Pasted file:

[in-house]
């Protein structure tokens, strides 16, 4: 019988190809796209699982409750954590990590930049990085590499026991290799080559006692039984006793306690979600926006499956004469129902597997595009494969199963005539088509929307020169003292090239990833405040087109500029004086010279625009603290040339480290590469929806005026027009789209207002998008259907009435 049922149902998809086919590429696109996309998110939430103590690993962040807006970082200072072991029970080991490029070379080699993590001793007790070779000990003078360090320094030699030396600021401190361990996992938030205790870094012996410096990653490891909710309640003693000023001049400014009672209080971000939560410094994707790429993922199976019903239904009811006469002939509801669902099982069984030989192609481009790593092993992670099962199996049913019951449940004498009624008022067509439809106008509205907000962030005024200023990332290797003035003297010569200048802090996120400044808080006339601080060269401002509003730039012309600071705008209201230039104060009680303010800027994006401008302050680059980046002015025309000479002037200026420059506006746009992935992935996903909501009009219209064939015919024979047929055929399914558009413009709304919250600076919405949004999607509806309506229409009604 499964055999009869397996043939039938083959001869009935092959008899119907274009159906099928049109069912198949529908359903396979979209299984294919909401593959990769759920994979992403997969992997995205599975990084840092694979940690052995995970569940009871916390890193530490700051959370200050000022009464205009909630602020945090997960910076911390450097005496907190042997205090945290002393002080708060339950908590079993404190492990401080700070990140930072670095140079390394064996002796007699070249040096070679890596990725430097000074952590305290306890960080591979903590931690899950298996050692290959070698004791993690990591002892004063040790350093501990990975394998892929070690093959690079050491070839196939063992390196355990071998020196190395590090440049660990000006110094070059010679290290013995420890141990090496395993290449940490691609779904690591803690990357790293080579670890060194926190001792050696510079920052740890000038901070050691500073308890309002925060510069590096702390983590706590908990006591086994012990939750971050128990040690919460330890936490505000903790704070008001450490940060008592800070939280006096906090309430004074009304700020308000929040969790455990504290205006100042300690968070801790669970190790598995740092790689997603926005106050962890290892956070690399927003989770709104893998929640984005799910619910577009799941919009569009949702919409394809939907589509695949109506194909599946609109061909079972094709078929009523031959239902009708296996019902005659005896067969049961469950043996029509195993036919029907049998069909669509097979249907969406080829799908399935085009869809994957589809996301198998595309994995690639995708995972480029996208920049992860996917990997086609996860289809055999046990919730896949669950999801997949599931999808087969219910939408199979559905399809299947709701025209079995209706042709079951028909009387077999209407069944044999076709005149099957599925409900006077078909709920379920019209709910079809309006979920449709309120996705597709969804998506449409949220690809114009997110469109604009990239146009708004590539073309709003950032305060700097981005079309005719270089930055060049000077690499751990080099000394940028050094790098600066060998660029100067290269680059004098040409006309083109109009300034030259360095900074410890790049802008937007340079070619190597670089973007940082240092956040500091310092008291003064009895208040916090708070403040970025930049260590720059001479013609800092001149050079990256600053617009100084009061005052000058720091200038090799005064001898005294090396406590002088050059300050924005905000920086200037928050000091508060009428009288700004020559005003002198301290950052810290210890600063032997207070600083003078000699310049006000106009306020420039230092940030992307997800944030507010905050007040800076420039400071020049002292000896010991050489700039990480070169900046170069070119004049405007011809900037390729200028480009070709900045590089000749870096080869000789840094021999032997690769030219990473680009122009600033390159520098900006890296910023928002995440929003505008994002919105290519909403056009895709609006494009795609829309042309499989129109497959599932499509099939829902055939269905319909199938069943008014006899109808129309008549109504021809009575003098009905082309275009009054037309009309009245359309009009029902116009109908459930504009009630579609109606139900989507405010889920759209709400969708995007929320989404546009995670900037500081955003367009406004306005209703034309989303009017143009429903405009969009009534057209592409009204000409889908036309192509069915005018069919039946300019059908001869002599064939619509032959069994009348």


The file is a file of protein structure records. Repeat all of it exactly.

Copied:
[in-house]
């Protein structure tokens, strides 16, 4: 019988190809796209699982409750954590990590930049990085590499026991290799080559006692039984006793306690979600926006499956004469129902597997595009494969199963005539088509929307020169003292090239990833405040087109500029004086010279625009603290040339480290590469929806005026027009789209207002998008259907009435 049922149902998809086919590429696109996309998110939430103590690993962040807006970082200072072991029970080991490029070379080699993590001793007790070779000990003078360090320094030699030396600021401190361990996992938030205790870094012996410096990653490891909710309640003693000023001049400014009672209080971000939560410094994707790429993922199976019903239904009811006469002939509801669902099982069984030989192609481009790593092993992670099962199996049913019951449940004498009624008022067509439809106008509205907000962030005024200023990332290797003035003297010569200048802090996120400044808080006339601080060269401002509003730039012309600071705008209201230039104060009680303010800027994006401008302050680059980046002015025309000479002037200026420059506006746009992935992935996903909501009009219209064939015919024979047929055929399914558009413009709304919250600076919405949004999607509806309506229409009604 499964055999009869397996043939039938083959001869009935092959008899119907274009159906099928049109069912198949529908359903396979979209299984294919909401593959990769759920994979992403997969992997995205599975990084840092694979940690052995995970569940009871916390890193530490700051959370200050000022009464205009909630602020945090997960910076911390450097005496907190042997205090945290002393002080708060339950908590079993404190492990401080700070990140930072670095140079390394064996002796007699070249040096070679890596990725430097000074952590305290306890960080591979903590931690899950298996050692290959070698004791993690990591002892004063040790350093501990990975394998892929070690093959690079050491070839196939063992390196355990071998020196190395590090440049660990000006110094070059010679290290013995420890141990090496395993290449940490691609779904690591803690990357790293080579670890060194926190001792050696510079920052740890000038901070050691500073308890309002925060510069590096702390983590706590908990006591086994012990939750971050128990040690919460330890936490505000903790704070008001450490940060008592800070939280006096906090309430004074009304700020308000929040969790455990504290205006100042300690968070801790669970190790598995740092790689997603926005106050962890290892956070690399927003989770709104893998929640984005799910619910577009799941919009569009949702919409394809939907589509695949109506194909599946609109061909079972094709078929009523031959239902009708296996019902005659005896067969049961469950043996029509195993036919029907049998069909669509097979249907969406080829799908399935085009869809994957589809996301198998595309994995690639995708995972480029996208920049992860996917990997086609996860289809055999046990919730896949669950999801997949599931999808087969219910939408199979559905399809299947709701025209079995209706042709079951028909009387077999209407069944044999076709005149099957599925409900006077078909709920379920019209709910079809309006979920449709309120996705597709969804998506449409949220690809114009997110469109604009990239146009708004590539073309709003950032305060700097981005079309005719270089930055060049000077690499751990080099000394940028050094790098600066060998660029100067290269680059004098040409006309083109109009300034030259360095900074410890790049802008937007340079070619190597670089973007940082240092956040500091310092008291003064009895208040916090708070403040970025930049260590720059001479013609800092001149050079990256600053617009100084009061005052000058720091200038090799005064001898005294090396406590002088050059300050924005905000920086200037928050000091508060009428009288700004020559005003002198301290950052810290210890600063032997207070600083003078000699310049006000106009306020420039230092940030992307997800944030507010905050007040800076420039400071020049002292000896010991050489700039990480070169900046170069070119004049405007011809900037390729200028480009070709900045590089000749870096080869000789840094021999032997690769030219990473680009122009600033390159520098900006890296910023928002995440929003505008994002919105290519909403056009895709609006494009795609829309042309499989129109497959599932499509099939829902055939269905319909199938069943008014006899109808129309008549109504021809009575003098009905082309275009009054037309009309009245359309009009029902116009109908459930504009009630579609109606139900989507405010889920759209709400969708995007929320989404546009995670900037500081955003367009406004306005209703034309989303009017143009429903405009969009009534057209592409009204000409889908036309192509069915005018069919039946300019059908001869002599064939619509032959069994009348």